Amazon Web Services vs Google Cloud Platform

Last updated: August 18, 2022

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Amazon Web Services
Access a reliable, on-demand infrastructure to power your applications, from hosted internal applications to SaaS offerings. Scale to meet your application demands, whether one server or a large cluster. Leverage scalable database solutions. Utilize cost-effective solutions for storing and retrieving any amount of data, any time, anywhere.
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Google Cloud Platform
Google Cloud Platform is a set of modular cloud-based services that allow you to create anything from simple websites to complex applications. Cloud Platform provides the building blocks so you can quickly develop everything from simple websites to complex applications. Explore how you can make Cloud Platform work for you.
Amazon Web Services vs Google Cloud Platform in our news:

2022. Google Cloud will shutter its IoT Core service next year



Google Cloud announced this week that it’s shutting down its IoT Core service, giving customers a year to move to a partner to manage their IoT devices. It believes that having partners manage the process for customers is a better way to go. “Since launching IoT Core, it has become clear that our customers’ needs could be better served by our network of partners that specialize in IoT applications and services. We have worked extensively to provide customers with migration options and solution alternatives, and are providing a year-long runway before IoT Core is discontinued” a Google spokesperson explained.


2022. Google expands Vertex, its managed AI service, with new features



Roughly a year ago, Google announced the launch of Vertex AI, a managed AI platform designed to help companies to accelerate the deployment of AI models. Today the company announced new features heading to Vertex, including a dedicated server for AI system training and “example-based” explanations. As Google has historically pitched it, the benefit of Vertex is that it brings together Google Cloud services for AI under a unified UI and API. Customers including Ford, Seagate, Wayfair, Cashapp, Cruise and Lowe’s use the service to build, train and deploy machine learning models in a single environment, Google claims — moving models from experimentation to production.


2020. AWS launches Amazon AppFlow, its new SaaS integration service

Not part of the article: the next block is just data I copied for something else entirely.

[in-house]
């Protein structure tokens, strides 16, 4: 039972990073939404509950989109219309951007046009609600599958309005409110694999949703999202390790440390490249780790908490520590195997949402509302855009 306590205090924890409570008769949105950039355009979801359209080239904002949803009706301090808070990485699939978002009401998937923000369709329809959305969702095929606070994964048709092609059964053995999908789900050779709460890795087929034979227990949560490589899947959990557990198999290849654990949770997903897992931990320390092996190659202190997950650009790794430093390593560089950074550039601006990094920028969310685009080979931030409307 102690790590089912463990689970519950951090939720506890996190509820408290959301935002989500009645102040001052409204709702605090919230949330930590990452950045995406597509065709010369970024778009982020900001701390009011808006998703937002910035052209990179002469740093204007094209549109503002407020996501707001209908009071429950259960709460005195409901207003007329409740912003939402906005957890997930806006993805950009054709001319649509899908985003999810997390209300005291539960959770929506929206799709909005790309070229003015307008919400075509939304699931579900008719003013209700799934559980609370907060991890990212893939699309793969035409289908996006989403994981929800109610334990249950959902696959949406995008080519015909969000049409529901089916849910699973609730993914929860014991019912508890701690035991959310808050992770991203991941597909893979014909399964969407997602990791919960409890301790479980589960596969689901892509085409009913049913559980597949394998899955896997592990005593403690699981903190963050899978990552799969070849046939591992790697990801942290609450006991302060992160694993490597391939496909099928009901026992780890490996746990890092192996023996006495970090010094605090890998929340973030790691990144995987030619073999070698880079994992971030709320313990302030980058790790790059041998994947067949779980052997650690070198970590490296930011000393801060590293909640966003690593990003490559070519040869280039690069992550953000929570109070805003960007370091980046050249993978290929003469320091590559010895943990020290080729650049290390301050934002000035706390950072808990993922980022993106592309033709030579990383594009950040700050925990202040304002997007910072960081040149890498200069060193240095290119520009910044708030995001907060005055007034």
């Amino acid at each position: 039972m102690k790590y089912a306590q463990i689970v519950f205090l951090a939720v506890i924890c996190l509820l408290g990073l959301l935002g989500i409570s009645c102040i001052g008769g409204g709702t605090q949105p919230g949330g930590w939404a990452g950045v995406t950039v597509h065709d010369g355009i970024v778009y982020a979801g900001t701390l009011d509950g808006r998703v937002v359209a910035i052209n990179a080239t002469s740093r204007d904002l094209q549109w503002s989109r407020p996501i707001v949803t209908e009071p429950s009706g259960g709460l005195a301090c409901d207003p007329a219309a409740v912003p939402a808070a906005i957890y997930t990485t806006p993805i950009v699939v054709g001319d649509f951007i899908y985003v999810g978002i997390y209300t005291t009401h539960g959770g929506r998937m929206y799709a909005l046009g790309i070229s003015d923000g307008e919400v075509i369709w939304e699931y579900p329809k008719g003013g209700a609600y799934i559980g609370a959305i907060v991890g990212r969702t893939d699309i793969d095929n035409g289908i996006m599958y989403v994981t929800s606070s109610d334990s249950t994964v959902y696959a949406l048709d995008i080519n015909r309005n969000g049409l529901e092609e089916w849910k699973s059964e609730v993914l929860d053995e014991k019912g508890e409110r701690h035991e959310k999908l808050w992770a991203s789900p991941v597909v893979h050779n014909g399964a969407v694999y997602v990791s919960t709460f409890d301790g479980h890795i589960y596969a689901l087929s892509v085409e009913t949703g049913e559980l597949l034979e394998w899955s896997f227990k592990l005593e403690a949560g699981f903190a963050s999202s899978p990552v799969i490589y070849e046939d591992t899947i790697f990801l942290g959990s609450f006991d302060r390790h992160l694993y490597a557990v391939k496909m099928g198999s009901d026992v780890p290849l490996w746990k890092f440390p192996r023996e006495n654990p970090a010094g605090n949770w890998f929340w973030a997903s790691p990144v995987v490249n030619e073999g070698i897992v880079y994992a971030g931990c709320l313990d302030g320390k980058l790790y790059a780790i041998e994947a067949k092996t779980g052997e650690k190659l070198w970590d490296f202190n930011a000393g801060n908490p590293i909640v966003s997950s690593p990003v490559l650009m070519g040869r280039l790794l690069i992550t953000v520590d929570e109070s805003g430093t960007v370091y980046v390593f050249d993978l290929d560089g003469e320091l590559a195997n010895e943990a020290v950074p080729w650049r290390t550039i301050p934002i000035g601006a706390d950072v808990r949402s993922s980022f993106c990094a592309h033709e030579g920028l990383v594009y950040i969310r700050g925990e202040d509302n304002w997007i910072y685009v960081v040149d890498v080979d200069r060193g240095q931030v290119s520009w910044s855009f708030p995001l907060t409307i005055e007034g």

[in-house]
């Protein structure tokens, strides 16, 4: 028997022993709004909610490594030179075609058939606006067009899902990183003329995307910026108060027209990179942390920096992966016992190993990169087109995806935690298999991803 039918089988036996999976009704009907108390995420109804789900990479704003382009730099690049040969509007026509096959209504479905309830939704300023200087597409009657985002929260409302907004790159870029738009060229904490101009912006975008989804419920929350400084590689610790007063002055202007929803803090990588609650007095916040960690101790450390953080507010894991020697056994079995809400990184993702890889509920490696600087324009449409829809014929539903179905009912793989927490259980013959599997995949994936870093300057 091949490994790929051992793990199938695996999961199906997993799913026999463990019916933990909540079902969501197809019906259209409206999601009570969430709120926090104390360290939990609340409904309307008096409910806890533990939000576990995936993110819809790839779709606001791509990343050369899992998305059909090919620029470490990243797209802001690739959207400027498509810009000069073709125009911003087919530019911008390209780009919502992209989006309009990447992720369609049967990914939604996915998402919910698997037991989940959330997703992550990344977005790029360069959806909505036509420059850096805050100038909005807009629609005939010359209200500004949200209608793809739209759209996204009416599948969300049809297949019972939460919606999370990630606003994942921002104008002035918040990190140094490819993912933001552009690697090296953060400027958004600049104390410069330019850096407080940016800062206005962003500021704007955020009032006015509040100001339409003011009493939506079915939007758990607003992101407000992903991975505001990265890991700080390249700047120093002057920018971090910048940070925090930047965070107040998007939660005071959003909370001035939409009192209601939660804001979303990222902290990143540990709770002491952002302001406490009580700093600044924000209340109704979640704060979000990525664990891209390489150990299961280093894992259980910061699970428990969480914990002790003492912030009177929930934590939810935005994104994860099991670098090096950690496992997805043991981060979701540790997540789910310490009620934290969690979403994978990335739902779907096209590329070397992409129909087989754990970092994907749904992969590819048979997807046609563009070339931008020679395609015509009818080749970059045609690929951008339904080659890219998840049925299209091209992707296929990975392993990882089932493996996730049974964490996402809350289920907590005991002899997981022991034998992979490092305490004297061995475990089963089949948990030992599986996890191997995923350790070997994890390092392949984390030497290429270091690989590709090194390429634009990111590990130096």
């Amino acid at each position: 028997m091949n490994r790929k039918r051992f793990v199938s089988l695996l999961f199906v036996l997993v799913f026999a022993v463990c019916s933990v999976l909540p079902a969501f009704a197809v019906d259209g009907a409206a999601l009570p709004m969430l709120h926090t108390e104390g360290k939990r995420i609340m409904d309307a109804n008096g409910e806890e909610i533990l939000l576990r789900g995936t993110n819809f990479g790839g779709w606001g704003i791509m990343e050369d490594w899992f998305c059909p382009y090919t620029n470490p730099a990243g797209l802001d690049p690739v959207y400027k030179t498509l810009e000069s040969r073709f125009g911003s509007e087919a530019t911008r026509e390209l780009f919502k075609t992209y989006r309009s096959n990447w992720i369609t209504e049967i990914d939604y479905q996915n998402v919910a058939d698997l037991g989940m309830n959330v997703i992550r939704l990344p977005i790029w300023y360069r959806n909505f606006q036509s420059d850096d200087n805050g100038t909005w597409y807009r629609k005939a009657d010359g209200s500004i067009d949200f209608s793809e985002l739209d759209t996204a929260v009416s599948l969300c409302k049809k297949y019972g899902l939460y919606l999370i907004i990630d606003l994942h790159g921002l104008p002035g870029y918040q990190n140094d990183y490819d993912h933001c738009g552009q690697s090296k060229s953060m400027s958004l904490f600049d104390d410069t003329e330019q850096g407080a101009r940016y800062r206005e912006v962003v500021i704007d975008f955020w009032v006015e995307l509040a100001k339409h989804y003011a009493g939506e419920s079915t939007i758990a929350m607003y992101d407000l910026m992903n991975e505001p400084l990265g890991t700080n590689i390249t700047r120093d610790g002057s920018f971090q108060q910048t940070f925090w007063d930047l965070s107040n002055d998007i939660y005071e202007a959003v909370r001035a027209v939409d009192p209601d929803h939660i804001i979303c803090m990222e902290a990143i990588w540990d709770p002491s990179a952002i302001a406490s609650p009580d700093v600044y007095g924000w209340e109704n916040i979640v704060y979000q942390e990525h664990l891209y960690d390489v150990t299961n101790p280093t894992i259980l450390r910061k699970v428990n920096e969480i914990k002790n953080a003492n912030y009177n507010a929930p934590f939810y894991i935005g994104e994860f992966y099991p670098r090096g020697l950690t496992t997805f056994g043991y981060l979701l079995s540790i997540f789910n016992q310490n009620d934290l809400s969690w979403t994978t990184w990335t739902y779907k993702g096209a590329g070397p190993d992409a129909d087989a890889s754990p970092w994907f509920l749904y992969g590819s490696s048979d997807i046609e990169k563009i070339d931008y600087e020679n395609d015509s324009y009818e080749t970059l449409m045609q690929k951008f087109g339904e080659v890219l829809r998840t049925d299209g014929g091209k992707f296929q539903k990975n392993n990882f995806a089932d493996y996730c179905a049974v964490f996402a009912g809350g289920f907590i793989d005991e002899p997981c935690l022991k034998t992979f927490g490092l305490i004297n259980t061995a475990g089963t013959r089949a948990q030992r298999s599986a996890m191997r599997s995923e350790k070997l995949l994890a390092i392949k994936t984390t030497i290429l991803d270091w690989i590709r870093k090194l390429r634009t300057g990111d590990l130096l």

AWS launched Amazon AppFlow, a new integration service that makes it easier for developers to transfer data between AWS and SaaS applications like Google Analytics, Marketo, Salesforce, ServiceNow, Slack, Snowflake and Zendesk. Like similar services, including Microsoft Azure’s Power Automate, for example, developers can trigger these flows based on specific events, at pre-set times or on-demand. Unlike some of its competitors, though, AWS is positioning this service more as a data transfer service than a way to automate workflows, and, while the data flow can be bi-directional, AWS’s announcement focuses mostly on moving data from SaaS applications to other AWS services for further analysis. For this, AppFlow also includes a number of tools for transforming the data as it moves through the service.


2019. Google Cloud gets a new family of cheaper general-purpose compute instances



Google Cloud announced the launch of its new E2 family of compute instances. These new instances, which are meant for general-purpose workloads, offer a significant cost benefit, with saving of around 31% compared to the current N1 general-purpose instances. The new system is also smarter about where it places VMs, with the added flexibility to move them to other hosts as necessary. To achieve all of this, Google built a custom CPU scheduler. Google says that “unlike comparable options from other cloud providers, E2 VMs can sustain high CPU load without artificial throttling or complicated pricing. It’ll be interesting to see some benchmarks that pit the E2 family against similar offerings from AWS and Azure.


2019. AWS launches fully-managed backup service for business